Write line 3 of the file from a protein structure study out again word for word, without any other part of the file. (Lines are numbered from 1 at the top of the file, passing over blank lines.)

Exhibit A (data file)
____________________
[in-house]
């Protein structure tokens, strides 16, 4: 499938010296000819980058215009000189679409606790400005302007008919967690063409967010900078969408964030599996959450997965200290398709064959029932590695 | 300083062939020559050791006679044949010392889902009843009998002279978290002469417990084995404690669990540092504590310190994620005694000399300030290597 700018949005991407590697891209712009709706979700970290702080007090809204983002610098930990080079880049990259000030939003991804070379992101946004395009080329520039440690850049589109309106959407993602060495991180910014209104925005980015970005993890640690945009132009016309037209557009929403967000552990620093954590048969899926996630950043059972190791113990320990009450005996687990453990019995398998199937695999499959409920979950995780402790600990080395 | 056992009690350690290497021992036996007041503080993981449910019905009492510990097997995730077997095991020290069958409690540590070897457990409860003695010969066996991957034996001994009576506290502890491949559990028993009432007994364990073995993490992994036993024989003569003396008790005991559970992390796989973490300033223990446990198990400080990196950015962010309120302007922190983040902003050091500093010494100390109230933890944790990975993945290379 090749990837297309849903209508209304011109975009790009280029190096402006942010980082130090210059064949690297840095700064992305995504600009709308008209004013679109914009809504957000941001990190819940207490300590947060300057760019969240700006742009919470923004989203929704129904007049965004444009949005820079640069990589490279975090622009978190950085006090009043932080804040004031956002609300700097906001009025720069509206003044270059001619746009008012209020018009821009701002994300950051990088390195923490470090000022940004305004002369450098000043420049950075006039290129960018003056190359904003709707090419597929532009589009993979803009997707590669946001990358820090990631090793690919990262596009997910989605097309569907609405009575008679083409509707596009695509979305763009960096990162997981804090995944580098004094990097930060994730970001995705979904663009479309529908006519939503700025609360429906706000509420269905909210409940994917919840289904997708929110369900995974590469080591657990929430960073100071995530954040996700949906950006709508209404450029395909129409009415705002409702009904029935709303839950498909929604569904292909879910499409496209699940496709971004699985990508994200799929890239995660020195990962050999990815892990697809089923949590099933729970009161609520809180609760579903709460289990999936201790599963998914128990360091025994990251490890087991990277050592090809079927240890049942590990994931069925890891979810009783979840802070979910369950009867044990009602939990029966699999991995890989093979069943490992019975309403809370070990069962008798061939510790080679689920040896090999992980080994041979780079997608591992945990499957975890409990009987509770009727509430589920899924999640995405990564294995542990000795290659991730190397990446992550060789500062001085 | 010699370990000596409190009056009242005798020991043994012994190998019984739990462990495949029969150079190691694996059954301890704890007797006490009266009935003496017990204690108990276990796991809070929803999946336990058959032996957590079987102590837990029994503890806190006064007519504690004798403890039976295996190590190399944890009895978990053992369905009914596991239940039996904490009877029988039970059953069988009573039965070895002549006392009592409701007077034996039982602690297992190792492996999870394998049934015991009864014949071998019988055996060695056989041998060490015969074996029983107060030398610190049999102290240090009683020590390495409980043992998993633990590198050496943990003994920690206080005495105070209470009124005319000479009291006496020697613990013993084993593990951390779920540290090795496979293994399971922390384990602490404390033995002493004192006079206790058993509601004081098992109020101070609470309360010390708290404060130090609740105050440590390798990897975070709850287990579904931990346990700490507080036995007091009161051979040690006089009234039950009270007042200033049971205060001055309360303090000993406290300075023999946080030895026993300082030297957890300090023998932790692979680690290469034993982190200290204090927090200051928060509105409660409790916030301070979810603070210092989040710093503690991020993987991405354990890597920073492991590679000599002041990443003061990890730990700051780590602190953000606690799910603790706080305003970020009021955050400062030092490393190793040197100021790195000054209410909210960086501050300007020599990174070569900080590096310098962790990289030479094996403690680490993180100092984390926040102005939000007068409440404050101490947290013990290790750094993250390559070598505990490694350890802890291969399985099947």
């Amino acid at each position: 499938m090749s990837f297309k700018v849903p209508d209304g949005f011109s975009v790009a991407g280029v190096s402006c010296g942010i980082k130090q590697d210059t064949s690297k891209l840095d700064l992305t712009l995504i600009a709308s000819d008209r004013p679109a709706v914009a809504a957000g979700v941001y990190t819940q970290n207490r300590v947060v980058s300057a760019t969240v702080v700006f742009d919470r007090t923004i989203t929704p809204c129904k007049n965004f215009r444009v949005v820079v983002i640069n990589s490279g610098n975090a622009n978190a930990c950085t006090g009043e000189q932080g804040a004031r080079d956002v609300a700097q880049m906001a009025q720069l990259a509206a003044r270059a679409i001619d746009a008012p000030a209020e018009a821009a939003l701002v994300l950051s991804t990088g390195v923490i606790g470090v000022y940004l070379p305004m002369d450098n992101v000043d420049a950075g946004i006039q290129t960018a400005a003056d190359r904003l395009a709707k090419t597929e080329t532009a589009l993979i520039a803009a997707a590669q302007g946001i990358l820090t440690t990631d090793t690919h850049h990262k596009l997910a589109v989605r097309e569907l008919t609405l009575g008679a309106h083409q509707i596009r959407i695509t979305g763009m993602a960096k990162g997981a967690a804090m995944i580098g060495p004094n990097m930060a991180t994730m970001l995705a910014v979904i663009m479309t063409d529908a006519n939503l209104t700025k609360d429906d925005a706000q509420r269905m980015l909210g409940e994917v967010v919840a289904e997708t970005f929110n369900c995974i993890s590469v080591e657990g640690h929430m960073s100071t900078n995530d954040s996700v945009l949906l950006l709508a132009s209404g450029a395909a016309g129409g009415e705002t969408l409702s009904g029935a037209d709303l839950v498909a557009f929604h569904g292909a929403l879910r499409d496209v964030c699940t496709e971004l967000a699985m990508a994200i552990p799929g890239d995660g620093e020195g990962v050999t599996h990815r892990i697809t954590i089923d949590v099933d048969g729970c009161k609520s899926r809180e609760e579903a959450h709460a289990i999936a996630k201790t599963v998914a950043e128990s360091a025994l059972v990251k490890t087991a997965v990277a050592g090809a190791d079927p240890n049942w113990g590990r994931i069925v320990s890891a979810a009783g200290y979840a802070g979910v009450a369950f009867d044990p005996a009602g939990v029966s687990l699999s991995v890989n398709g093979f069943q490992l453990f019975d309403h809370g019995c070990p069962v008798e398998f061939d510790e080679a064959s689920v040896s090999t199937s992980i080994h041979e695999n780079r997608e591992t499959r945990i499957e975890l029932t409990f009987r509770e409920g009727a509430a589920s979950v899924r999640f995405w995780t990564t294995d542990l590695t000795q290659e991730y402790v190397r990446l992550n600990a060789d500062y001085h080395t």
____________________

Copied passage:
């Amino acid at each position: 499938m090749s990837f297309k700018v849903p209508d209304g949005f011109s975009v790009a991407g280029v190096s402006c010296g942010i980082k130090q590697d210059t064949s690297k891209l840095d700064l992305t712009l995504i600009a709308s000819d008209r004013p679109a709706v914009a809504a957000g979700v941001y990190t819940q970290n207490r300590v947060v980058s300057a760019t969240v702080v700006f742009d919470r007090t923004i989203t929704p809204c129904k007049n965004f215009r444009v949005v820079v983002i640069n990589s490279g610098n975090a622009n978190a930990c950085t006090g009043e000189q932080g804040a004031r080079d956002v609300a700097q880049m906001a009025q720069l990259a509206a003044r270059a679409i001619d746009a008012p000030a209020e018009a821009a939003l701002v994300l950051s991804t990088g390195v923490i606790g470090v000022y940004l070379p305004m002369d450098n992101v000043d420049a950075g946004i006039q290129t960018a400005a003056d190359r904003l395009a709707k090419t597929e080329t532009a589009l993979i520039a803009a997707a590669q302007g946001i990358l820090t440690t990631d090793t690919h850049h990262k596009l997910a589109v989605r097309e569907l008919t609405l009575g008679a309106h083409q509707i596009r959407i695509t979305g763009m993602a960096k990162g997981a967690a804090m995944i580098g060495p004094n990097m930060a991180t994730m970001l995705a910014v979904i663009m479309t063409d529908a006519n939503l209104t700025k609360d429906d925005a706000q509420r269905m980015l909210g409940e994917v967010v919840a289904e997708t970005f929110n369900c995974i993890s590469v080591e657990g640690h929430m960073s100071t900078n995530d954040s996700v945009l949906l950006l709508a132009s209404g450029a395909a016309g129409g009415e705002t969408l409702s009904g029935a037209d709303l839950v498909a557009f929604h569904g292909a929403l879910r499409d496209v964030c699940t496709e971004l967000a699985m990508a994200i552990p799929g890239d995660g620093e020195g990962v050999t599996h990815r892990i697809t954590i089923d949590v099933d048969g729970c009161k609520s899926r809180e609760e579903a959450h709460a289990i999936a996630k201790t599963v998914a950043e128990s360091a025994l059972v990251k490890t087991a997965v990277a050592g090809a190791d079927p240890n049942w113990g590990r994931i069925v320990s890891a979810a009783g200290y979840a802070g979910v009450a369950f009867d044990p005996a009602g939990v029966s687990l699999s991995v890989n398709g093979f069943q490992l453990f019975d309403h809370g019995c070990p069962v008798e398998f061939d510790e080679a064959s689920v040896s090999t199937s992980i080994h041979e695999n780079r997608e591992t499959r945990i499957e975890l029932t409990f009987r509770e409920g009727a509430a589920s979950v899924r999640f995405w995780t990564t294995d542990l590695t000795q290659e991730y402790v190397r990446l992550n600990a060789d500062y001085h080395t």